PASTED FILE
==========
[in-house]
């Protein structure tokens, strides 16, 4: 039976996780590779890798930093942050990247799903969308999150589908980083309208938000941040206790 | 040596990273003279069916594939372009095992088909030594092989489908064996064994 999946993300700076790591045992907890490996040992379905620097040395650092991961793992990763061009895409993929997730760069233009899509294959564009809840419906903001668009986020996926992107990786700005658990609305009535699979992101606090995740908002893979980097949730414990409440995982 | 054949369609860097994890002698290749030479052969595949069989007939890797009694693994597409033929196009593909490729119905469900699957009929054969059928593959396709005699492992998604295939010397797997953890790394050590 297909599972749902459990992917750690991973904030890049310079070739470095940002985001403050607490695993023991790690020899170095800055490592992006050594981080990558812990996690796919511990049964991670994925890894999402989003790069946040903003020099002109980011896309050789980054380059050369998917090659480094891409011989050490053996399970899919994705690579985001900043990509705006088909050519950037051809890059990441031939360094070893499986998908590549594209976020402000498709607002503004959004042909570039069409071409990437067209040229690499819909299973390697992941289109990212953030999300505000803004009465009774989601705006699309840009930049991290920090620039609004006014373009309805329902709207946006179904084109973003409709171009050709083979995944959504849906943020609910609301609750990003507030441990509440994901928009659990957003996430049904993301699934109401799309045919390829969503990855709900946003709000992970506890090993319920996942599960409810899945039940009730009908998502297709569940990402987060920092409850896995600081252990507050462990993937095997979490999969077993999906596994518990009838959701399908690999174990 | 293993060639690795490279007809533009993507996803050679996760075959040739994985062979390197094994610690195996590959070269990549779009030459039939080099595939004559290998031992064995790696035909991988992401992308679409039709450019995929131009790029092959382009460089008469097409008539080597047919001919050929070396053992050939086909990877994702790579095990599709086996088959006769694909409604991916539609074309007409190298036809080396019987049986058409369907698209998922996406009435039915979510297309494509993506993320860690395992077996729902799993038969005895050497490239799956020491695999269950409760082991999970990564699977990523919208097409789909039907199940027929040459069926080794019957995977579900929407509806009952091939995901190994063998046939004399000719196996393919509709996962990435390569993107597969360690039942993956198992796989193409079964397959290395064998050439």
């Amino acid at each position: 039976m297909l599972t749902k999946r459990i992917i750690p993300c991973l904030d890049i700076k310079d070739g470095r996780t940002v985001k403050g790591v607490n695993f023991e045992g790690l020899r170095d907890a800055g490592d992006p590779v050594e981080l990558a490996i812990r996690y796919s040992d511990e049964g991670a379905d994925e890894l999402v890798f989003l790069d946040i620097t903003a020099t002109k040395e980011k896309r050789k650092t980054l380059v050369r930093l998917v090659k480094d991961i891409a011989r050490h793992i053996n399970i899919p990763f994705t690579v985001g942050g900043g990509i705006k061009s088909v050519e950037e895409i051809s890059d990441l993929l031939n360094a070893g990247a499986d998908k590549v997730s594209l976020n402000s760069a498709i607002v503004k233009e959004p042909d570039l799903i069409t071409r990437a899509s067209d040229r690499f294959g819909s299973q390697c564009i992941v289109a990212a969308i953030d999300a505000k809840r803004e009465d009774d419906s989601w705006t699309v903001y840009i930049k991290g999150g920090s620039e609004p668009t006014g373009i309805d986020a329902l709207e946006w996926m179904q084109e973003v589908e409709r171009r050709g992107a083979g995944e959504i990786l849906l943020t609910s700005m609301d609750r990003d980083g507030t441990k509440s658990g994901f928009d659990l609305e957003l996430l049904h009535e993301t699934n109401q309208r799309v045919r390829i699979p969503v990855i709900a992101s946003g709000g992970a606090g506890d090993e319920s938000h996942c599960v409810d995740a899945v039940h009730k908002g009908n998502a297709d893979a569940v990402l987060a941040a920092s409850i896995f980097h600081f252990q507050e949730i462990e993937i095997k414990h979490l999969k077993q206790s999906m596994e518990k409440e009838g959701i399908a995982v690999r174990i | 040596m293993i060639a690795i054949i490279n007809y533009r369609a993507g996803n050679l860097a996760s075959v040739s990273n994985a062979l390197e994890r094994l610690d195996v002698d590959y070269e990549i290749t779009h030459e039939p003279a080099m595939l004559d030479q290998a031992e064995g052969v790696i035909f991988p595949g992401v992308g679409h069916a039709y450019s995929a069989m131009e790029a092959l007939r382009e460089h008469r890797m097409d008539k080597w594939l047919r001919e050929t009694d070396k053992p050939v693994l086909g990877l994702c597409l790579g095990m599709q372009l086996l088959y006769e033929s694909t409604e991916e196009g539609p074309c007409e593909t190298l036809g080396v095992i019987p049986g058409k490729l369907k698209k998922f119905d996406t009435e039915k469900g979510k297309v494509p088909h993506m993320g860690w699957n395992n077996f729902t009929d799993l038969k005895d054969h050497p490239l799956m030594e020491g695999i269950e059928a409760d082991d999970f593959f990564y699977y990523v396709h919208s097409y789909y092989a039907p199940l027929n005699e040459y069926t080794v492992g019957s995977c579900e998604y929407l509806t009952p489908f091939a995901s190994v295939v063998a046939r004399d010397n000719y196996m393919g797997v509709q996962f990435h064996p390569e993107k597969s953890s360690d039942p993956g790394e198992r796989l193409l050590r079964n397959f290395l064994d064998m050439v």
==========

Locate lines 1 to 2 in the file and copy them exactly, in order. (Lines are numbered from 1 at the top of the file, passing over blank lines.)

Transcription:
[in-house]
């Protein structure tokens, strides 16, 4: 039976996780590779890798930093942050990247799903969308999150589908980083309208938000941040206790 | 040596990273003279069916594939372009095992088909030594092989489908064996064994 999946993300700076790591045992907890490996040992379905620097040395650092991961793992990763061009895409993929997730760069233009899509294959564009809840419906903001668009986020996926992107990786700005658990609305009535699979992101606090995740908002893979980097949730414990409440995982 | 054949369609860097994890002698290749030479052969595949069989007939890797009694693994597409033929196009593909490729119905469900699957009929054969059928593959396709005699492992998604295939010397797997953890790394050590 297909599972749902459990992917750690991973904030890049310079070739470095940002985001403050607490695993023991790690020899170095800055490592992006050594981080990558812990996690796919511990049964991670994925890894999402989003790069946040903003020099002109980011896309050789980054380059050369998917090659480094891409011989050490053996399970899919994705690579985001900043990509705006088909050519950037051809890059990441031939360094070893499986998908590549594209976020402000498709607002503004959004042909570039069409071409990437067209040229690499819909299973390697992941289109990212953030999300505000803004009465009774989601705006699309840009930049991290920090620039609004006014373009309805329902709207946006179904084109973003409709171009050709083979995944959504849906943020609910609301609750990003507030441990509440994901928009659990957003996430049904993301699934109401799309045919390829969503990855709900946003709000992970506890090993319920996942599960409810899945039940009730009908998502297709569940990402987060920092409850896995600081252990507050462990993937095997979490999969077993999906596994518990009838959701399908690999174990 | 293993060639690795490279007809533009993507996803050679996760075959040739994985062979390197094994610690195996590959070269990549779009030459039939080099595939004559290998031992064995790696035909991988992401992308679409039709450019995929131009790029092959382009460089008469097409008539080597047919001919050929070396053992050939086909990877994702790579095990599709086996088959006769694909409604991916539609074309007409190298036809080396019987049986058409369907698209998922996406009435039915979510297309494509993506993320860690395992077996729902799993038969005895050497490239799956020491695999269950409760082991999970990564699977990523919208097409789909039907199940027929040459069926080794019957995977579900929407509806009952091939995901190994063998046939004399000719196996393919509709996962990435390569993107597969360690039942993956198992796989193409079964397959290395064998050439």